Being a relatively small and homogeneous group of people, having mainly grown up in Middle Europe and having completed an academic education, we (as the organizational team) have to ask ourselves if we can actually claim the title „grassroots“ climate plan or the climate plan „from below“ for the project we are working on.
We see our core task in providing the infrastructure for a development process that is as grassroots democratic as possible, which is transparent from the beginning and enables an intensive discourse. This at least offers the chance, that the climate plan will reflect a diversity of opinions represented in society. But at the same time, we have a decisive influence on the views represented in the climate plan, especially through the moderation of the individual areas and through our networking and public relations work. So we cannot take a rest on having issued an invitation that does not categorically exclude anyone, but are called upon to constantly be aware of the discrepancy between the grassroots democratic claim and the structurally given exclusivity of our group which leads us to look beyond our own horizons. As of yet, we currently do not have the possibility, due to our narrow capacities, to actually initiate a movement „from below“ - in the sense that a huge part of the society is actually represented.
Furthermore, we understand „from below“ as a claim to avoid an eurocentric viewpoint, that cares little about what our actions do elsewhere in the world and assumes that solutions that work for Europe have some kind of universal validity. This concern is no less difficult because of the facts mentioned at the beginning and must not be confused with the fact that the climate plan will go into many details about given structures of the German state and its abuses of its powers. To show that these structures are based on global and social inequality and that an effective fight against the climate crisis also means to fight against these inequalities is an important concern of us (as the organizational team of the climate plan). This in turn may seem as if we were setting a fundamental tendency. But it should mainly make the political tendencies of the organizers* transparent – the consequence for the climate plan's development process is merely that we seek contact to groups which we hope will represent viewpoints of the global south and give them a special weight in the discourse on just answers to the climate crisis.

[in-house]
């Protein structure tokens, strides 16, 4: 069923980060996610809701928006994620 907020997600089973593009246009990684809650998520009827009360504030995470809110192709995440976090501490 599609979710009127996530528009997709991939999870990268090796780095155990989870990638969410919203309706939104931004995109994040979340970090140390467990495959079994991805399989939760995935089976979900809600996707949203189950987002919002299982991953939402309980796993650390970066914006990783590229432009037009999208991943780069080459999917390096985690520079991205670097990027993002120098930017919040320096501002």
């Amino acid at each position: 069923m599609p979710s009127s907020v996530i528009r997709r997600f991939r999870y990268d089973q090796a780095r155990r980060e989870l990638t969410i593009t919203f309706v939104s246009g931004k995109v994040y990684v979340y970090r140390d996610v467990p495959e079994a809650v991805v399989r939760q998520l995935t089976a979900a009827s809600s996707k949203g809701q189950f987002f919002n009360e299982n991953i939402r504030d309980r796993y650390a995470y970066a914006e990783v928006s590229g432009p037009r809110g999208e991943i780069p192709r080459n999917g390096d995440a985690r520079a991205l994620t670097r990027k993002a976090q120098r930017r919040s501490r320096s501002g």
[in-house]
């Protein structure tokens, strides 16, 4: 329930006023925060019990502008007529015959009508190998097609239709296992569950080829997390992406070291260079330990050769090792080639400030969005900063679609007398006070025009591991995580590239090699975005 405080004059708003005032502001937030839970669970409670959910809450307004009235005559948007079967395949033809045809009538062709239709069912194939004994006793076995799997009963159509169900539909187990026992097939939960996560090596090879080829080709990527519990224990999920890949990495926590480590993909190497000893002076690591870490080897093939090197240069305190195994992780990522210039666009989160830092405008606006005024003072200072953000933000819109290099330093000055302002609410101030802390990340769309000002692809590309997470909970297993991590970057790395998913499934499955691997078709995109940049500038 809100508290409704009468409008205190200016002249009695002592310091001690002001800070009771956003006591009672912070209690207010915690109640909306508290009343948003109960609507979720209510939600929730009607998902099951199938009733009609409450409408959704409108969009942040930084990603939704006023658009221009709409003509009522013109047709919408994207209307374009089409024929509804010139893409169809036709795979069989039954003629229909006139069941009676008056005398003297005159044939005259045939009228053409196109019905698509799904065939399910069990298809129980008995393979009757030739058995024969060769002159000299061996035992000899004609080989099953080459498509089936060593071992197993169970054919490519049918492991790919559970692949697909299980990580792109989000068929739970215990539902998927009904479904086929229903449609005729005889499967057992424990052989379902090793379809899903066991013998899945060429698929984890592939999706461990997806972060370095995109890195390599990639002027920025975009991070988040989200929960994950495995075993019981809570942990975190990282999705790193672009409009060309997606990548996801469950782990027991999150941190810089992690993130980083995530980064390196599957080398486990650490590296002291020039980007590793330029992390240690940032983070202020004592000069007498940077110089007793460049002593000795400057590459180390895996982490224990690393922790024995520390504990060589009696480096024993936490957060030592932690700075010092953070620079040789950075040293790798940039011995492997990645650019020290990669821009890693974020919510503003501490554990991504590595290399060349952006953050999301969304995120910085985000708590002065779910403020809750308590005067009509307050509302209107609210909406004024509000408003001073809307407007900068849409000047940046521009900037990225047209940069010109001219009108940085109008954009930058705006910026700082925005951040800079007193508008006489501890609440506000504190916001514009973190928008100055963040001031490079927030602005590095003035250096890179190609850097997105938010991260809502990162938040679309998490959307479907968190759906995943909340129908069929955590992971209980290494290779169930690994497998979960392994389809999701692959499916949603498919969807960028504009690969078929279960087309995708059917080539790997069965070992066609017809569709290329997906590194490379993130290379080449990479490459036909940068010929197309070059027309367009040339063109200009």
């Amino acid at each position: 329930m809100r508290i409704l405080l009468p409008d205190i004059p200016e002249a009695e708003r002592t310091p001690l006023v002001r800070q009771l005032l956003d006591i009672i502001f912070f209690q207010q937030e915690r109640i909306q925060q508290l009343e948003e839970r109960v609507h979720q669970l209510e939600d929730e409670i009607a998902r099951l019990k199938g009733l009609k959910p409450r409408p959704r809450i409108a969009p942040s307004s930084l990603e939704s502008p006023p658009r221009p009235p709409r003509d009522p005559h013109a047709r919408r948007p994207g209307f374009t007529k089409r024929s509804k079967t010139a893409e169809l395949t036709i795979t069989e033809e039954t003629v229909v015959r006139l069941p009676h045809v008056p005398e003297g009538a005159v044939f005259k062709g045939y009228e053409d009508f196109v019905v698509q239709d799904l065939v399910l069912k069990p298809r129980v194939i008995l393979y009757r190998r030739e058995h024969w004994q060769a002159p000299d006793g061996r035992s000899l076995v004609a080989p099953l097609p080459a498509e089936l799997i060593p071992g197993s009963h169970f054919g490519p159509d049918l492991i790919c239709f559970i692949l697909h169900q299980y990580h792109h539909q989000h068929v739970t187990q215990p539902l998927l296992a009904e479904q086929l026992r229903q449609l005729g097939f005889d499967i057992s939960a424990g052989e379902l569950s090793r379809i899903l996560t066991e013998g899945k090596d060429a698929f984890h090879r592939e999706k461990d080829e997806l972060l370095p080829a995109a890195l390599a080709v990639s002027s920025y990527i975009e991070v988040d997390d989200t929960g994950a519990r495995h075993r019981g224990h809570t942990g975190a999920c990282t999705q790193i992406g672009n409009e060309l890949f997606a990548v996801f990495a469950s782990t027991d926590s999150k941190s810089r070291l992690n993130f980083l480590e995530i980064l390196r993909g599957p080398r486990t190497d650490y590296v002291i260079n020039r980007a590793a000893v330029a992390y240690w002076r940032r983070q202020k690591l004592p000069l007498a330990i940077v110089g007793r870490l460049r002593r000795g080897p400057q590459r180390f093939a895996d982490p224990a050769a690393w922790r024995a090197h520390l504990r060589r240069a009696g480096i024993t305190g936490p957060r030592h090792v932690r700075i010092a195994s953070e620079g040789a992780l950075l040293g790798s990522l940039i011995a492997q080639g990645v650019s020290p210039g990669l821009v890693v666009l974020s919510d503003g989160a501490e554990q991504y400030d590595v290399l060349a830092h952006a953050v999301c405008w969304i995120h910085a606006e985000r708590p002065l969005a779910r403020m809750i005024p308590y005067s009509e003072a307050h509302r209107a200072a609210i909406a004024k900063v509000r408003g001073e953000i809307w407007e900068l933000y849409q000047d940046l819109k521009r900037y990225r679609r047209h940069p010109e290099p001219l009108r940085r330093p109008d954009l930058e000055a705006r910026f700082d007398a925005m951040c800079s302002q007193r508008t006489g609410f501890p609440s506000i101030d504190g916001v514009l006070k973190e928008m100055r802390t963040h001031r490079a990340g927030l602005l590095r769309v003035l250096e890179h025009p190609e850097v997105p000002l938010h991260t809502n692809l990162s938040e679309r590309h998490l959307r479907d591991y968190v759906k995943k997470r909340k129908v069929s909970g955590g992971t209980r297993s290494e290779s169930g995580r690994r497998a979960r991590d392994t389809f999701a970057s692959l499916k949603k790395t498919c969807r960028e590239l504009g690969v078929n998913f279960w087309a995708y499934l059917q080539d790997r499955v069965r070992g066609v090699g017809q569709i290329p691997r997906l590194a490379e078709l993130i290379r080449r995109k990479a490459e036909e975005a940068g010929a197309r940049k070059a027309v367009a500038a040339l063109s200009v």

Here you will also find our critical reflection on the name "fair1point5"